“Earle caught the birds one at a time and pulled their heads off before dropping them in his sack….He lifted the birds out with his right hand and plucked them one at a time. Their feathers fell to the ground, point first, weighed down by the tiny drop of blood that trembled on the tips of their quills…..
“Earle tried to show Faye how plump the game was but she wouldn’t look. He gutted the birds, then began cutting them into quarters with a pair of heavy tin shears. Faye held her hands over her ears in order not to hear the soft click made by the blades as they cut through flesh and bone. Earle wiped the pieces with a rag and dropped them into the skillet where a large piece of lard was already sputtering.”
This description is undoubtedly drawn from experience-West hunted regularly with writer friends in Bucks County, Pennsylvania. In Bucks County the hunters might have washed down their game meals with the local rye whisky; Earle and his guests share a mug of tequila, a beverage new to Tod.
Tod notices that Faye, despite her squeamishness during the preparation, enjoys the game and she also enjoys drinking straight from the mug. Later, everyone is drunk; Faye’s erotic dancing with Mig sparks a fit of jealousy on Earle’s part (foreshadowing their fight later in the book), and Tod, in an alcoholic haze of his own, envisions an apocalypse that also foreshadows the movie premiere riot of the climax.
Freshly caught meat, the food of hunters, and alcohol, the drink of sinners (Homer is a teetotaler) are the “macho” food and drink that seem to fetch Faye sexually, while Homer’s packaged-goods spreads speak to her of security without passion. While the fighting roosters, two of whom are pitted in a fight in a later, gruesome scene, are never considered for the cook stove, the chickens share with the quail the literary assignment of being symbolic stand-ins for Homer. When Homer realizes that he loves Faye, he feels sad, “. ….a pleasant sadness, very sweet and calm.” He finds himself prodding at his sadness “to make it more acute and so more pleasant” and ends up making himself cry.
“Only those who still have hopes can benefit from tears,” West writes.
Likewise, the quail in the hills make a sound that is “full of melancholy and weariness yet marvelously sweet.” The sound of the quail caught in the trap has “no anxiety in it, only sadness, impersonal and without hope.”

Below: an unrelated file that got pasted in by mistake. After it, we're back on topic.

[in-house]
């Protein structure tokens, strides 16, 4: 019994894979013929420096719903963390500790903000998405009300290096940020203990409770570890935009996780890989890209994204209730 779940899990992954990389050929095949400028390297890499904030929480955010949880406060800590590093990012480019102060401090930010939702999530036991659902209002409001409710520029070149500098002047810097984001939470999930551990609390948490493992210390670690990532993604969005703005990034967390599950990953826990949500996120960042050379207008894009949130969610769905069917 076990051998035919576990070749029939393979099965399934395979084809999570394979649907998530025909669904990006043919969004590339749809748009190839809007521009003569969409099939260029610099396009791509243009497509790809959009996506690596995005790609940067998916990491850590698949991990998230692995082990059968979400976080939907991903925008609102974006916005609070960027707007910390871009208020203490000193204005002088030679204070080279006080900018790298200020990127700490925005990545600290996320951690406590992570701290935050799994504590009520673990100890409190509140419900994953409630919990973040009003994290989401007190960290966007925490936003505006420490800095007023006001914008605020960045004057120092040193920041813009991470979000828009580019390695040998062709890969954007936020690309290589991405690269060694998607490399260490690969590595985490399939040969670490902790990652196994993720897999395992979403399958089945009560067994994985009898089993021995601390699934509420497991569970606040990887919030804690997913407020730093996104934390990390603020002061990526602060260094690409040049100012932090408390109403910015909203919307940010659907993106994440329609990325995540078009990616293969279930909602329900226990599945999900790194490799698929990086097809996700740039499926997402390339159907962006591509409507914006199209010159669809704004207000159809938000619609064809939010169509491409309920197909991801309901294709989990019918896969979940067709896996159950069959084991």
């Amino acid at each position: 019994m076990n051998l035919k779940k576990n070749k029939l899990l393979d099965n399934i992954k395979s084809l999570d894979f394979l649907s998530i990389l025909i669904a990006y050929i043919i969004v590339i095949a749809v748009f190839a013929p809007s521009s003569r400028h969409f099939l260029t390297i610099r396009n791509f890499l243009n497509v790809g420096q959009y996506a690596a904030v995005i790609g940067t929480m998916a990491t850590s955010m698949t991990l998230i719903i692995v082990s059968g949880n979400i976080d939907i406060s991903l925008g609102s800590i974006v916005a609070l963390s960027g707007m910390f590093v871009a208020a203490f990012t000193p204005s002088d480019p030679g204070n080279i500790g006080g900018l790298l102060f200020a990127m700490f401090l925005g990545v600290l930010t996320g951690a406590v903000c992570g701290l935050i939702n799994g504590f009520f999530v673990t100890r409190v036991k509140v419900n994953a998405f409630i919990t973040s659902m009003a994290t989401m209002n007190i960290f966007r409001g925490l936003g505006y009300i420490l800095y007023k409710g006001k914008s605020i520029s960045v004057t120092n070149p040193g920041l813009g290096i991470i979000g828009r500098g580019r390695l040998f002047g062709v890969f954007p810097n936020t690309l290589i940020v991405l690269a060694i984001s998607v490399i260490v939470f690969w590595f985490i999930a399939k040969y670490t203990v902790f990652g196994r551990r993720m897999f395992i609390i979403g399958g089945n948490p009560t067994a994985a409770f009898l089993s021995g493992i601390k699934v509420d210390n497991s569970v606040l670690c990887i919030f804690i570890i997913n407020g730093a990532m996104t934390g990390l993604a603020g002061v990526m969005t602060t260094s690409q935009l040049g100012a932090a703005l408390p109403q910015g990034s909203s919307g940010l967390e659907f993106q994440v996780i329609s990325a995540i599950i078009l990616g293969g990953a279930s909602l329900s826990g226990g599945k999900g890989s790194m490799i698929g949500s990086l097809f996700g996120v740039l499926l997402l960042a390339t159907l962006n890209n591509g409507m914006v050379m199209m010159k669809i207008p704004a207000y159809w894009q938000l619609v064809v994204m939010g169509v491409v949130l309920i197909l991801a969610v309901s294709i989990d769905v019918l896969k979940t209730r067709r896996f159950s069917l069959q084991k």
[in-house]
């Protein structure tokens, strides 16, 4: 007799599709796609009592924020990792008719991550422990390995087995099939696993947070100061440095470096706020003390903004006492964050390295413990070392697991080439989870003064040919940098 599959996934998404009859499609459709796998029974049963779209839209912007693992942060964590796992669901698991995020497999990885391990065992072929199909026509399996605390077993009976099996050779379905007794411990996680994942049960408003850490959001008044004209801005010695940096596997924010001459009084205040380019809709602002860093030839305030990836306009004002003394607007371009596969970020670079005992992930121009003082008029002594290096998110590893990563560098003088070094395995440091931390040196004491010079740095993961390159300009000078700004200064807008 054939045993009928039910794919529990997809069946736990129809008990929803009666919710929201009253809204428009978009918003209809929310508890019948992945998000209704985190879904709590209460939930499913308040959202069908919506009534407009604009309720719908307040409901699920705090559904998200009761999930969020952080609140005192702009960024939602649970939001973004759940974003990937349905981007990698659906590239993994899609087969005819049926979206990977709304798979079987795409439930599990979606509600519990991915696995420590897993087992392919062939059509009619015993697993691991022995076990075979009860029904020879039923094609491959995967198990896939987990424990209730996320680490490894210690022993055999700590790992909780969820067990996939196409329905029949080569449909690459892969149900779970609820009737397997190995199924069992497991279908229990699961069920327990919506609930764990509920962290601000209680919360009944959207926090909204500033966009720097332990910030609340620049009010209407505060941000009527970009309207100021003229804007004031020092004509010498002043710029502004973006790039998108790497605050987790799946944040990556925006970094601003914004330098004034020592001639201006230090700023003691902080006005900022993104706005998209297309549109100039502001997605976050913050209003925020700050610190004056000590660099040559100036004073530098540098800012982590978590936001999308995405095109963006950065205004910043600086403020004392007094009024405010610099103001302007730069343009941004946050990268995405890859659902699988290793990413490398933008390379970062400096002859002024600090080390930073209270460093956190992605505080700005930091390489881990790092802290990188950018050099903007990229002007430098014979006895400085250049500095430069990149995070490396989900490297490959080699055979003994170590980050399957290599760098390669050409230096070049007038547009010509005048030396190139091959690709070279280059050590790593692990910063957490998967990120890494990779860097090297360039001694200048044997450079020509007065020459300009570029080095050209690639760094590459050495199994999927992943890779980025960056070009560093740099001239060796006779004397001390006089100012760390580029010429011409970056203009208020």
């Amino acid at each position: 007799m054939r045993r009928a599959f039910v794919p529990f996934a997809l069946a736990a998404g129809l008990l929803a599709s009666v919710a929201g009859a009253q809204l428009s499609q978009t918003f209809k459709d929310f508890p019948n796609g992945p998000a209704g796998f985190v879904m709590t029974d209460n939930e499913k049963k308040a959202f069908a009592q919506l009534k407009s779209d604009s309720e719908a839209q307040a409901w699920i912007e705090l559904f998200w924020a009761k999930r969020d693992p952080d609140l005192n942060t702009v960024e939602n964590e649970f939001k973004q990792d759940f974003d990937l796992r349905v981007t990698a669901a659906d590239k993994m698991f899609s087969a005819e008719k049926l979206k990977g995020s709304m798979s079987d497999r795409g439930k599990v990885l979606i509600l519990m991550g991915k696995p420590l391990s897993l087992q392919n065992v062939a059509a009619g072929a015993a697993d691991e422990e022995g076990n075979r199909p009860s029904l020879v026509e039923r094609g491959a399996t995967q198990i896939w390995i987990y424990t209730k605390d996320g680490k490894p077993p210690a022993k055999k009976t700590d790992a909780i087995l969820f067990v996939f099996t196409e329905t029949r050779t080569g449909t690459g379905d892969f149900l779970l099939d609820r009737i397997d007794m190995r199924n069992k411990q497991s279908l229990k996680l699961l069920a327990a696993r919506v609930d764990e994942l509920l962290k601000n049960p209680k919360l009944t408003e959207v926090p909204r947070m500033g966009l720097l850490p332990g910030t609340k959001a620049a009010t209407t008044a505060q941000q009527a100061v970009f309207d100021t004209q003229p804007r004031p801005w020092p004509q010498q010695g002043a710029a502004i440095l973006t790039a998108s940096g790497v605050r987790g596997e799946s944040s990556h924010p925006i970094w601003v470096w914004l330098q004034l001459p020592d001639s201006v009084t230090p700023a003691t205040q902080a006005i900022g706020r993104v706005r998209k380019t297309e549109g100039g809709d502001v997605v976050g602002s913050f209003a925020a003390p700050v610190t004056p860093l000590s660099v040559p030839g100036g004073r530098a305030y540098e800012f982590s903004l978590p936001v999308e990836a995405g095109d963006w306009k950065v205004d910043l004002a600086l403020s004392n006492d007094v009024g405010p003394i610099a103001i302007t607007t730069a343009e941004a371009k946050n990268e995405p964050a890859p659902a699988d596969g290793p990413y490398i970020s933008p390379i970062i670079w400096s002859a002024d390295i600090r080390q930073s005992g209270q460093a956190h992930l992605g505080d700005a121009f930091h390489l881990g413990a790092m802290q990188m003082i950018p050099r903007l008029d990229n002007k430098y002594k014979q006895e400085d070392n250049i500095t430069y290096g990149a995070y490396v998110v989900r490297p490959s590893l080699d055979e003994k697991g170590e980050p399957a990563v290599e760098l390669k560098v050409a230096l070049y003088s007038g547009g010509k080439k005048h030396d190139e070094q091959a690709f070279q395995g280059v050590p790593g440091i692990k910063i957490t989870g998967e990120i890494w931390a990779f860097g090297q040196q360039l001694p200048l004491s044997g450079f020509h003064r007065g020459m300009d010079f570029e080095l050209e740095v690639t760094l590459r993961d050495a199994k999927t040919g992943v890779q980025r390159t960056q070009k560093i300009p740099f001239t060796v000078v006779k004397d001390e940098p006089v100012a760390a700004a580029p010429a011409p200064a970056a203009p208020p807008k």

And in the cock fight, the big red rooster that is defeated by Mig’s smaller, quicker Juju, obviously represents Homer. Juju pecks at the dead bird’s eye until one of the spectators cries out “Take off that stinking cannibal!”
West is not endorsing a Darwinist viewpoint in “The Day of the Locust” or in his other novels. He simply notes that this is the way the world often is. In a couple of his other books, he uses an obviously satirical tone to mask his horror at the savagery of life. In The Dream World of Balso Snell, the action takes place within the gastro-intestinal system of the Trojan Horse which seems to have swallowed, but not digested, a variety of failed writers who simply won’t let their literary dreams die. In A Cool Million, a book also infused with constant food references, a naïve lad seeking his fortune encounters injustice, trickery, and mutilation at every turn until he himself has been “consumed” by the world’s viciousness. In Locust, which was to be the last of West’s novels before his untimely death in a car crash, carnivorousness seems to be linked to blind ambition and amorality, as well as to the instinct for survival.
To be sure, the stage mother of child actor Adore Loomis, a ambitious neighbor of Homer’s, tells him that she is not just a vegetarian but a “raw foodist.” The raw food movement indeed dates back to the 1930s and like many health movements, gained ground first in Southern California. West might be shocked to visit present day Los Angeles where veggie cuisine, vegan cuisine, and raw cuisine all have their followers. But meat-eating always hearkens back to the idea of hunters and predators. So it is fitting that, after witnessing the bloody cock fight, and a real fight between the men who desire Faye, and after hearing from a disillusioned and shattered Homer about his final confrontation with Faye, Earle, and Miguel, Tod takes himself to one of Hollywood’s favorite restaurants and one of the very few old-time eateries that has survived into the 21st century, Musso and Frank’s on Hollywood Boulevard. There, he orders a “manly” meal-a double Scotch and a steak-and he tries to imagine himself taking Faye by surprise and raping her: